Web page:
Then, just as the students begin to get used to their substitute teacher, their permanent teacher returns and has no idea what has really been going on in class in her absence. I have had that happen to me in the year of highschool when we were supposed to take our history exam, and it wrecked havoc in our learning process.

Or take for example being a nurse, which is considered a good profession for a woman because the work is in shifts, which supposedly allows you to spend more time with your family. Practically, what does it mean? That a woman might take care of her children during the morning and afternoon, and then she goes to work a night shift when her husband comes home. If I'm the only one who thinks this is an undue burden, I'll be surprised.

There's also the saying that "we NEED women in that profession." Ob/gyns are probably the most common example. I won't deny I wouldn't feel at all comfortable with a male ob/gyn, and in fact, the rabbinical guideline on this matter is that a woman should see a female ob/gyn when at all possible. But I also think that medical school is one of the worst options for women (at least here in Israel). After 10 years of grueling studies and professional training, most of the graduates are in their thirties by the time they are done, and many postpone having families until then. Doctors are also the ones to most often experience professional burn-out, which cannot be good for their family life.

And you know what else I have noticed? My (female) ob/gyn, although she is a wonderful person, does not use so much of her feminine traits – her intuition, her sympathy, her personal birth experience – in her work. She is working "by the book", which gives her no advantage over a male ob/gyn, who has no idea what being pregnant and giving birth is really all about.

I don't really need as many visits to my ob/gyn as it is common to take. Traditionally, pregnancies and births were attended by midwives – midwifery is far more flexible than medical school, and far more fitting to women, especially older ones. I daresay that professional midwife care, coupled with modern medical equipment to carefully monitor the woman's condition, is enough for a normal pregnancy and birth, and ob/gyns may only be "reserved" for emergencies. It's a pity that midwife care is not developed in Israel. When I was in labor with Shira, just the stress of having doctors hovering all over me stalled labor altogether, after which I fled that hospital and went to another  one, where my child was successfully delivered by non-interfering midwives.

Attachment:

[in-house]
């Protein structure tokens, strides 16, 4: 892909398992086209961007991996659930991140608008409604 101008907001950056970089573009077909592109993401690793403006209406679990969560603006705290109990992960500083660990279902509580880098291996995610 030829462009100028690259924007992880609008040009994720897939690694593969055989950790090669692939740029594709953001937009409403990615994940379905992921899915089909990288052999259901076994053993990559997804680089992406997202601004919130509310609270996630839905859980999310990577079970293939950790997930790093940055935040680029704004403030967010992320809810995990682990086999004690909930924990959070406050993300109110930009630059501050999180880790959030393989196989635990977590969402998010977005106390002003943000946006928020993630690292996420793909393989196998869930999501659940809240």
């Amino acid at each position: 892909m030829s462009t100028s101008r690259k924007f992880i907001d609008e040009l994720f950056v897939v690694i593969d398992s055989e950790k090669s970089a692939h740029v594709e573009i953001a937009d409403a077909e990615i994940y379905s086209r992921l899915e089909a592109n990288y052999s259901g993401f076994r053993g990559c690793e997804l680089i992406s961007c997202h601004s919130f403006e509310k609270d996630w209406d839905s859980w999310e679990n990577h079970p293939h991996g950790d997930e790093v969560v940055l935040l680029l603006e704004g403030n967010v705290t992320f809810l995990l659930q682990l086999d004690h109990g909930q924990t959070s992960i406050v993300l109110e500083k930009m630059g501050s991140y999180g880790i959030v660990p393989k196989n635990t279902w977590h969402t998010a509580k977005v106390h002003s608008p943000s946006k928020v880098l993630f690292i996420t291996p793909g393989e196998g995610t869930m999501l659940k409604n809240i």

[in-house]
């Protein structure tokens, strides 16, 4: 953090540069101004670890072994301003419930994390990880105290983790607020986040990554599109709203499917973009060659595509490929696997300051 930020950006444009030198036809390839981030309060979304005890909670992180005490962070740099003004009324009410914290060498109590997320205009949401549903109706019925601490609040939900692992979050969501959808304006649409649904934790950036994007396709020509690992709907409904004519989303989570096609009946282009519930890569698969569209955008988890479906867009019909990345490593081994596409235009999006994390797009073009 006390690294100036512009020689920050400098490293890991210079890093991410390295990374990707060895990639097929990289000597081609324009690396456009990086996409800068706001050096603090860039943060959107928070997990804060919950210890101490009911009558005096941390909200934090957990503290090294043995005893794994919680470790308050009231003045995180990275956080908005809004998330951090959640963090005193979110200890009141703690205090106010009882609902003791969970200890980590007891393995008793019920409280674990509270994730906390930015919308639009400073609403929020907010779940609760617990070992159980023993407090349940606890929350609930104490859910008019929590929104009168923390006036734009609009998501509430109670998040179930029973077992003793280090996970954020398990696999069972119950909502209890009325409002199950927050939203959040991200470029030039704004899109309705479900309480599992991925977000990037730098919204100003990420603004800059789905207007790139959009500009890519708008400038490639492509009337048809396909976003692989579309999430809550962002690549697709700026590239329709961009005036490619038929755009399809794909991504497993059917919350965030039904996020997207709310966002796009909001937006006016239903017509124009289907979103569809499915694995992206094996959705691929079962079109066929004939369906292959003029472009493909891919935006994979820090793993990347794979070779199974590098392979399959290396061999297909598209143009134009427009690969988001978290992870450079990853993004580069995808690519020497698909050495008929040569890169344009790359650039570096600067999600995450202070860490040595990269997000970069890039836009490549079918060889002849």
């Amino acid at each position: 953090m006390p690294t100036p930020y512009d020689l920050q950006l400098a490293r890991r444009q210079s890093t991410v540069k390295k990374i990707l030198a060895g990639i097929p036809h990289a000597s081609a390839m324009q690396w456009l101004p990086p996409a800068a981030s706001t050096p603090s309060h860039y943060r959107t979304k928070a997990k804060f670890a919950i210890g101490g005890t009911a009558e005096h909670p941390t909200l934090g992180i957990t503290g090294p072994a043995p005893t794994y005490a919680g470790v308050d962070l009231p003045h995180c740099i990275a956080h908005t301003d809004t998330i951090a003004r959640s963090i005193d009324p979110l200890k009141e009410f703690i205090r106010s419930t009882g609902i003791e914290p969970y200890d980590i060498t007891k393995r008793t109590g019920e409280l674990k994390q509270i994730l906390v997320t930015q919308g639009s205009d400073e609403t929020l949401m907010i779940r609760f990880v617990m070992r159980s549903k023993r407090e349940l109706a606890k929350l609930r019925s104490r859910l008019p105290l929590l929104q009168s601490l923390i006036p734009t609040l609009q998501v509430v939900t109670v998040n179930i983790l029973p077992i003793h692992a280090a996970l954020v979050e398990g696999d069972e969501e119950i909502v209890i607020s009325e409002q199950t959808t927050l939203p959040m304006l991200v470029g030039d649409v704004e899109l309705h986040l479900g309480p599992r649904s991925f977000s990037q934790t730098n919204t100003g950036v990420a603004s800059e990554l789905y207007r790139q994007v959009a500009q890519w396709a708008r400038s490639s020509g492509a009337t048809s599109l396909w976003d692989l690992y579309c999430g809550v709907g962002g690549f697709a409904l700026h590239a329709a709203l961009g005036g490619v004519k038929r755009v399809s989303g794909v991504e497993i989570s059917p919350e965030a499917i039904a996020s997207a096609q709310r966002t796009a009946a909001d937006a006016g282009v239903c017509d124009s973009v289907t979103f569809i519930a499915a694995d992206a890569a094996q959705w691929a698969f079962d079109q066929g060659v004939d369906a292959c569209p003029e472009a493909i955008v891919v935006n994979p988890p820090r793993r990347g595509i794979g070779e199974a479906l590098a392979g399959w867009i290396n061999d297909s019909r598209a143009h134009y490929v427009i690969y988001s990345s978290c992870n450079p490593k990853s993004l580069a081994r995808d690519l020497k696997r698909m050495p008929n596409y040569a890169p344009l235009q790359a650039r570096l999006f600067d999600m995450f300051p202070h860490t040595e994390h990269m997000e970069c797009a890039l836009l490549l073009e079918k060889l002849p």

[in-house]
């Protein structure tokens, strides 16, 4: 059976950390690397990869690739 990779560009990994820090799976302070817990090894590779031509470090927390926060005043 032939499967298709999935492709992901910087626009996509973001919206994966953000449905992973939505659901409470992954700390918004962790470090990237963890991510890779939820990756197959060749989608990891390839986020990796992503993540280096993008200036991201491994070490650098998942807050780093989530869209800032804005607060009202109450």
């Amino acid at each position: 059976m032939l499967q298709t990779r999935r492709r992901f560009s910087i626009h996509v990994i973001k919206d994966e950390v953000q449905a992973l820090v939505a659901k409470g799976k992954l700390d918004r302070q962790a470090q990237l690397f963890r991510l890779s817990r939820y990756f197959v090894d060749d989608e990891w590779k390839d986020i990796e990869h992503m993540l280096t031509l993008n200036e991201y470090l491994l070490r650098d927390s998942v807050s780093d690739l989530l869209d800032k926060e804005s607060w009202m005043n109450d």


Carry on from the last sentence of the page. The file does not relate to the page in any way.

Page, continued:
Overall, I believe that the only profession that is truly "good for a woman" is the work of being a wife and mother, which is enough to keep most of us busy as it is. Even a part-time job is stressful for a woman who has children at home. I think it's very sad how people sit for hours discussing which profession will do less damage to a woman's family life.

A neighbor of mine recently quit her job to stay home with her child, who is about the same age as Shira. When she hesitantly told me about her decision, I wholeheartedly congratulated her and told her she will never regret it. She has important work to do, and however she may be "needed in her field", she is more needed at home.        

Sunday, February 21, 2010

Student loans: look towards the future before you take them

If you haven't read my previous post about student debt, I suggest you have a look at the post and especially at the comments, which provide a lot of material for thought and in fact prompted me to write this.

Several women who commented confirm a trend which I have already noticed in comments and emails I received from blog readers: young women invest time, energy and especially money (for which they often have to take loans) for a prestigious degree, and then realize a few years down the road that in truth, that they just want to be wives and mothers. They then face the agonizing choices: should they postpone starting a family? Go to work despite having little ones around? Stay home even though they know that paying off debt will be difficult on one income?

Here are some quotes from my readers:

One of my largest regrets is that I didn't keep my student loan debt down. When I married a year ago I carried about $25,000 in student loans with me… we know we can't start having children until it's gone because we can't eliminate it on a single income. All this for an education that will be of little value to me as a stay-at-home mother.(Melanie)